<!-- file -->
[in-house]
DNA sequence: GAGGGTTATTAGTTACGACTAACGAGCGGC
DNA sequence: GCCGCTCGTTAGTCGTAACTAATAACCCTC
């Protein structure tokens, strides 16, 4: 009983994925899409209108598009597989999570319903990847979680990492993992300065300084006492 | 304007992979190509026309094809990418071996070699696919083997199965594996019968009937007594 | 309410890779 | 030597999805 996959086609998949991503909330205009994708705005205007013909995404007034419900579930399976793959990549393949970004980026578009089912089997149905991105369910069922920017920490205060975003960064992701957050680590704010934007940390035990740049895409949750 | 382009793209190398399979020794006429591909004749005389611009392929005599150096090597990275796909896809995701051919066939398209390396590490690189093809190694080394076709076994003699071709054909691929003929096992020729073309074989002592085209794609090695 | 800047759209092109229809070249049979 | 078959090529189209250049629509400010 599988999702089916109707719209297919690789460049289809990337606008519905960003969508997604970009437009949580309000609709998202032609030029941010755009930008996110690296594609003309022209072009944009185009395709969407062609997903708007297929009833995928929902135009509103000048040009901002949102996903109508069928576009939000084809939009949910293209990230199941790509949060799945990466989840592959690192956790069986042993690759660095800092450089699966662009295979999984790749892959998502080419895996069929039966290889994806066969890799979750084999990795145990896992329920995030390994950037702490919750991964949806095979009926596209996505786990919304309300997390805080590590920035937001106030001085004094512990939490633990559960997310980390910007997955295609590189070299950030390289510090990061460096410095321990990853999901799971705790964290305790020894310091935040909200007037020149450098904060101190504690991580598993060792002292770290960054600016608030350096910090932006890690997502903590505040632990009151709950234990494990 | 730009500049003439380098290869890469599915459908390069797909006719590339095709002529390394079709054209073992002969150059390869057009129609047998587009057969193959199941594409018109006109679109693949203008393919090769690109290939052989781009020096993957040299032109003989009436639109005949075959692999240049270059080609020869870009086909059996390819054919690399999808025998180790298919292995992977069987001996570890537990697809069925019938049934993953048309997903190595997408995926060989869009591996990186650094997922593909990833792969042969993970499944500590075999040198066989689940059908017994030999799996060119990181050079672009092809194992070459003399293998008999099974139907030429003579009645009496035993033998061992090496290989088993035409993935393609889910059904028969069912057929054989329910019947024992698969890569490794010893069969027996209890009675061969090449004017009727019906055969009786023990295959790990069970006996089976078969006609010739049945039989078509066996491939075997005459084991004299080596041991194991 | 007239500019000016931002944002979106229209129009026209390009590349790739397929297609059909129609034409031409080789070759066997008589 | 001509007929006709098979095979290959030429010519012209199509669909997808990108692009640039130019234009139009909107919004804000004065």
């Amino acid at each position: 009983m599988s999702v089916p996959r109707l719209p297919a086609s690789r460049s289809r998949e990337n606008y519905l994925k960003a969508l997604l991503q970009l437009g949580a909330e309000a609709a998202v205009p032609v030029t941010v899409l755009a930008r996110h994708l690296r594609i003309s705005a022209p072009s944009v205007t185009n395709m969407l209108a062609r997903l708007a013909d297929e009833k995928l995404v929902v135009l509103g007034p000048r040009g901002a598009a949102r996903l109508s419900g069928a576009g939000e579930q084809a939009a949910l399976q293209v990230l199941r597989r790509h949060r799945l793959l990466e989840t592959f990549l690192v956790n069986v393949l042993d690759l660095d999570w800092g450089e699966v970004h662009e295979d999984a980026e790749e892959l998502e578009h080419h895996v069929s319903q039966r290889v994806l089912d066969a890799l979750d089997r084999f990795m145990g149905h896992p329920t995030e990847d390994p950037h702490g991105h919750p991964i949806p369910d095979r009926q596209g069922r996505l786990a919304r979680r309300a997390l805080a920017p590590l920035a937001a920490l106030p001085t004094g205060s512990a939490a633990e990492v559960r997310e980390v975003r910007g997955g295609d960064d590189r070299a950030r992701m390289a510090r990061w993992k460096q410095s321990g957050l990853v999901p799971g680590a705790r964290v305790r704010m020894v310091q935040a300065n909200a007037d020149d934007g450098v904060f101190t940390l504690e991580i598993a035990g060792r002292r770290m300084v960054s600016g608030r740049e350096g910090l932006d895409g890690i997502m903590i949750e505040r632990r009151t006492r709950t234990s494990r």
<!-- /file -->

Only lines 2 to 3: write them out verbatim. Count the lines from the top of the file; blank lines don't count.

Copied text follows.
DNA sequence: GAGGGTTATTAGTTACGACTAACGAGCGGC
DNA sequence: GCCGCTCGTTAGTCGTAACTAATAACCCTC